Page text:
What is a Heat Pump and How Does it Work?
People that aren’t in the HVAC business tend not to know the specifics of the systems in their home. If you don’t know what a heat pump is, let alone how it works, don’t worry—most people don’t!
Do you know that heat pumps can be used as an alternative to your air conditioner? That’s because both a heat pump and cooling appliances, such as your refrigerator, follow a similar process. Heat pumps can also be used for both heating and cooling.
Generally, here’s how a heat pump operates: In the winter, a heat pump will pull heat energy from the outside into your home to heat it. In the summer, a heat pump will pull heat from inside your home and pump it to the outdoors.
Heat pumps will either collect heat from the air, water, or ground outside; then concentrate it for use inside your home. It essentially transfers heat energy in order to either heat or cool a space. Think of a heat pump as an air conditioner that can also work in reverse to provide heating as well.
In the winter
But wait; let’s back up. Did we just say that a heat pump extracts warmth from the chilly winter air in order to heat your home? How is that even possible?
In the winter, a heat pump works like a reverse air conditioner. An air conditioner extracts heat from the space. The heat is then absorbed into the indoor unit’s refrigerant. Refrigerant then transfers the heat to the outdoor A/C unit where it is finally pushed outside.
A heat pump uses a similar process, just in reverse, pulling from out to in, rather than in to out. When it comes to a heat pump, believe it or not, heat can be extracted even during freezing temperatures. In the winter, a heat pump takes heat from the outdoor air and brings it in to heat your home.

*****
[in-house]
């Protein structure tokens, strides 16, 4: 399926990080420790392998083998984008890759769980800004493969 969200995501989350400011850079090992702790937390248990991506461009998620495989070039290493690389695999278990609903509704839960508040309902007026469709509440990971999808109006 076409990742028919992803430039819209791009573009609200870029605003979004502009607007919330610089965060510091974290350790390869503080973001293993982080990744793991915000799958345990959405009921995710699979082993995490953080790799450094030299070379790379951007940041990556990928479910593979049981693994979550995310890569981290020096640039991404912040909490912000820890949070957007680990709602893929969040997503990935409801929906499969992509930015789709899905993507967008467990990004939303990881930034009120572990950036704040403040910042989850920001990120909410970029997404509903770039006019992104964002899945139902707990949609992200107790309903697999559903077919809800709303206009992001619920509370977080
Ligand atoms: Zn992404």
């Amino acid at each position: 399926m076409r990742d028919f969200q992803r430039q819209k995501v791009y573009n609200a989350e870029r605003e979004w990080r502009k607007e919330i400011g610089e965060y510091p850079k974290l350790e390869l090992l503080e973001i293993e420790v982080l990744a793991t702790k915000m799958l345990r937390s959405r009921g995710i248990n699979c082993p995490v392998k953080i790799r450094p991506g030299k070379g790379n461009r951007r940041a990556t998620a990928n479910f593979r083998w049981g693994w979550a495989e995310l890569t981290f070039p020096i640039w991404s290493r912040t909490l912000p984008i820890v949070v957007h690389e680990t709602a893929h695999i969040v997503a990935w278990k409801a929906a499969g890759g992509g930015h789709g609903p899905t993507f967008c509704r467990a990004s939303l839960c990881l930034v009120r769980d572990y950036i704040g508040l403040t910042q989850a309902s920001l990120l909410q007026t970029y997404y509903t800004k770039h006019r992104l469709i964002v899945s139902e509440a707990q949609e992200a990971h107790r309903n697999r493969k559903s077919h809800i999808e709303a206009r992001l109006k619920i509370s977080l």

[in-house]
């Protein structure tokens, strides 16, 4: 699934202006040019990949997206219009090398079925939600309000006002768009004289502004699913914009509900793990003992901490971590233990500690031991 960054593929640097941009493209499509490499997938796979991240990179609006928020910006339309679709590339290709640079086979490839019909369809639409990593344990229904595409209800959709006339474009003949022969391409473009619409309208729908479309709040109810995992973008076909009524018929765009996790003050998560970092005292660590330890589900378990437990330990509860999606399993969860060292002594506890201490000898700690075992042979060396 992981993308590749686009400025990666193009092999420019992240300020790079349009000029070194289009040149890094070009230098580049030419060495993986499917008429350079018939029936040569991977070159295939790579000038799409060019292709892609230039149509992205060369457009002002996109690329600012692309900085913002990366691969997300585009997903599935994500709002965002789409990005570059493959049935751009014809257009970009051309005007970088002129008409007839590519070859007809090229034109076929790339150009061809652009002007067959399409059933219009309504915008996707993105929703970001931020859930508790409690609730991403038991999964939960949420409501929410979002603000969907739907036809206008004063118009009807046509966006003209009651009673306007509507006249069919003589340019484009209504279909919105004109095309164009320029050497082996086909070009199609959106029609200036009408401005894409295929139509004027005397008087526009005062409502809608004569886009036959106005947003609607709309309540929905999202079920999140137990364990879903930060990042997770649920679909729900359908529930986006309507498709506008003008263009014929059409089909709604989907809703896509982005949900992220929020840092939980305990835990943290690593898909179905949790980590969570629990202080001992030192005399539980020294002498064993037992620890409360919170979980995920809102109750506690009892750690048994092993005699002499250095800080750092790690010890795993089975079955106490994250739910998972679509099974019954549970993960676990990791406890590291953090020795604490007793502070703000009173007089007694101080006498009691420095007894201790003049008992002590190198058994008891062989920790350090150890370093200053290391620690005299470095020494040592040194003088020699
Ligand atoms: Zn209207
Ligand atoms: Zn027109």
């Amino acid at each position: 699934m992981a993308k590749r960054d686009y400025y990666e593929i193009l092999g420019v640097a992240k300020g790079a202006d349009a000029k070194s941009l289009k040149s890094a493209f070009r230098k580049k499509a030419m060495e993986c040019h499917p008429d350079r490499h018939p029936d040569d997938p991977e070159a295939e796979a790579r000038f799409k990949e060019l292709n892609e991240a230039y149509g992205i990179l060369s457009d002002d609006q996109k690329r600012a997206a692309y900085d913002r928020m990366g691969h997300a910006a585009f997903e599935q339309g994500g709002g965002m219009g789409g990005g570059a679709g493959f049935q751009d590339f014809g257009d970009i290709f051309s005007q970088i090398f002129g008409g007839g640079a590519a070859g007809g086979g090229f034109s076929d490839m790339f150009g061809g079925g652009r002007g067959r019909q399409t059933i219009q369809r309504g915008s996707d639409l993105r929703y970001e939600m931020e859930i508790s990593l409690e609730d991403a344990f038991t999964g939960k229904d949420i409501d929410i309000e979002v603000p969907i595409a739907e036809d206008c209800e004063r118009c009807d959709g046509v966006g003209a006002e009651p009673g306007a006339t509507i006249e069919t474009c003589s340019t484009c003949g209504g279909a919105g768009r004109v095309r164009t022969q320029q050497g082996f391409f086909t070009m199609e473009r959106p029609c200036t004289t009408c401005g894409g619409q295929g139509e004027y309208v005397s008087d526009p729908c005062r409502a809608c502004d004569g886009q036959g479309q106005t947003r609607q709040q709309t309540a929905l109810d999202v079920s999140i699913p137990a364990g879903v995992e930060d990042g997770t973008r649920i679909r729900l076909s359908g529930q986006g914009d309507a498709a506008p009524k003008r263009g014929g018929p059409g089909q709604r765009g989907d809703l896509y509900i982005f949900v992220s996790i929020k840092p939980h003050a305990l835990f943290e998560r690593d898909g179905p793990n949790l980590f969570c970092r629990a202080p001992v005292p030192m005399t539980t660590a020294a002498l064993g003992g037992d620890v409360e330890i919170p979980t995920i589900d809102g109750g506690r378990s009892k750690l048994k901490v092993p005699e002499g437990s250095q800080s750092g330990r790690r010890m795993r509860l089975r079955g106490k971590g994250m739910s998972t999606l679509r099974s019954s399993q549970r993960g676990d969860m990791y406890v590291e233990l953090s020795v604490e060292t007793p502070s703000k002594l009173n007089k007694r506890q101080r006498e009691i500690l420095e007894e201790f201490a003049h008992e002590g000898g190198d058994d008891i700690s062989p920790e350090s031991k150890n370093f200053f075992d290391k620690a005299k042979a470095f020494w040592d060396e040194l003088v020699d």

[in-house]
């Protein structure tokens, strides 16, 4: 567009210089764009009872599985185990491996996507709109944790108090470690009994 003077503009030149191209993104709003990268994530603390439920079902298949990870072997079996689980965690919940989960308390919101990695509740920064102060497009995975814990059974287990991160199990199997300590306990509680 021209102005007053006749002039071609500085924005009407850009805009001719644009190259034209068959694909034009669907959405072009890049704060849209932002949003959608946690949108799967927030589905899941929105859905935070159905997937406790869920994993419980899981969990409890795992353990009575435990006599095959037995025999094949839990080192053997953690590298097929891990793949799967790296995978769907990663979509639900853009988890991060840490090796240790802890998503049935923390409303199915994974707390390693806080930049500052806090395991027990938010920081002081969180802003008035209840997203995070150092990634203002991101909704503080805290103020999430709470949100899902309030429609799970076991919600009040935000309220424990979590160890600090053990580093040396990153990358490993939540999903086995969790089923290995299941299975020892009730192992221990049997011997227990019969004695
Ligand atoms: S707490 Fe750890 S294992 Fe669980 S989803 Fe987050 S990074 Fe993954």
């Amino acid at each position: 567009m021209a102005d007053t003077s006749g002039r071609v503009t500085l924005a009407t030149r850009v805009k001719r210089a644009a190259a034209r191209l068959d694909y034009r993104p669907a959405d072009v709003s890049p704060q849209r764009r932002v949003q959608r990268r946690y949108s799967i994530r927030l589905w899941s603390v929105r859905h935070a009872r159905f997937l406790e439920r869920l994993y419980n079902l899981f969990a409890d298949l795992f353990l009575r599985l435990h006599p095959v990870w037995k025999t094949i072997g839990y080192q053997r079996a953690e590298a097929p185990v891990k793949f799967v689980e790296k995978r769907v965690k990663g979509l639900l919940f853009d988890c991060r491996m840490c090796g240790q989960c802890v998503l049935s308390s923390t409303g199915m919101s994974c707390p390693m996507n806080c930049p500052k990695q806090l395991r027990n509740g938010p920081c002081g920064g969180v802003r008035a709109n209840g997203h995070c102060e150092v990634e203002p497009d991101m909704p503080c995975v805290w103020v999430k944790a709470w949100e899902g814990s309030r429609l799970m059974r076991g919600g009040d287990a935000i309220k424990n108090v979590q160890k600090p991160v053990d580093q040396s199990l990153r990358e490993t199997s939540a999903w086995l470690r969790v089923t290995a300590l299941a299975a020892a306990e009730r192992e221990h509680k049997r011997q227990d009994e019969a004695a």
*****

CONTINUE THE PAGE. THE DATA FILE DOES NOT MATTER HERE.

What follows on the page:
When you understand what refrigerant does, it’s easier to understand how a heat pump works. Refrigerant changes from liquid to gas. Heat pumps use refrigerant to absorb and release heat energy, pressurizing the gas to heat it up and depressurizing the gas to cool it down.
There are several different types of heat pumps:
- Air-source heat pumps
- Ductless mini-split heat pumps
- Geothermal heat pumps
- Absorption heat pumps
A huge benefit of heat pumps is that they are highly efficient. And when a major appliance is efficient, your bills are going to be lower.
This is good to know, especially in the summer when energy bills tend to be higher than anticipated.
In the summer
In the summer, a heat pump will work differently than it does in the winter, but still relies on the method of absorbing heat. Using the evaporator of the indoor unit, a heat pump releases indoor heat to the outdoor unit.
Liquid coolant (aka refrigerant) goes to the evaporator, becomes depressurized and then turns into a gas. When refrigerant changes state from liquid to gas, the temperature changes. The gas gets cold and absorbs the heat inside your home. It then gets pushed to your compressor in the outdoor unit where it shifts back to a hot liquid.
The cycle continues as the hot coolant now goes through the outdoor condenser coils as a powerful fan kicks on. The air flows over the condenser coils, releasing heat energy to the outdoor environment. Once the refrigerant heat has been released outdoors, the refrigerant simply cools back down and recycles back to the evaporator. This process continues over and over.
Maintain your heat pump
Here are some tips to keep your heat pump efficient for years to come:
- Filters should be replaced every 30-60 days
- Bi-annual professional HVAC maintenance will ensure top performance and safety (annual cooling maintenance in the spring and heating maintenance in the fall)
- Keep the area around your heat pump clean to avoid blockage (a minimum of 2-foot clearance is recommended)
- Providing shade with trees and trellises can improve the efficiency of your heat pump
Learn more HVAC maintenance tips here.
The best way to keep up your heat pump operating at peak efficiency levels is to sign up for a Maintenance Service Plan.
Spare yourself the massive headache and a pretty penny by spending a little time completing DIY HVAC maintenance.August 4, 2017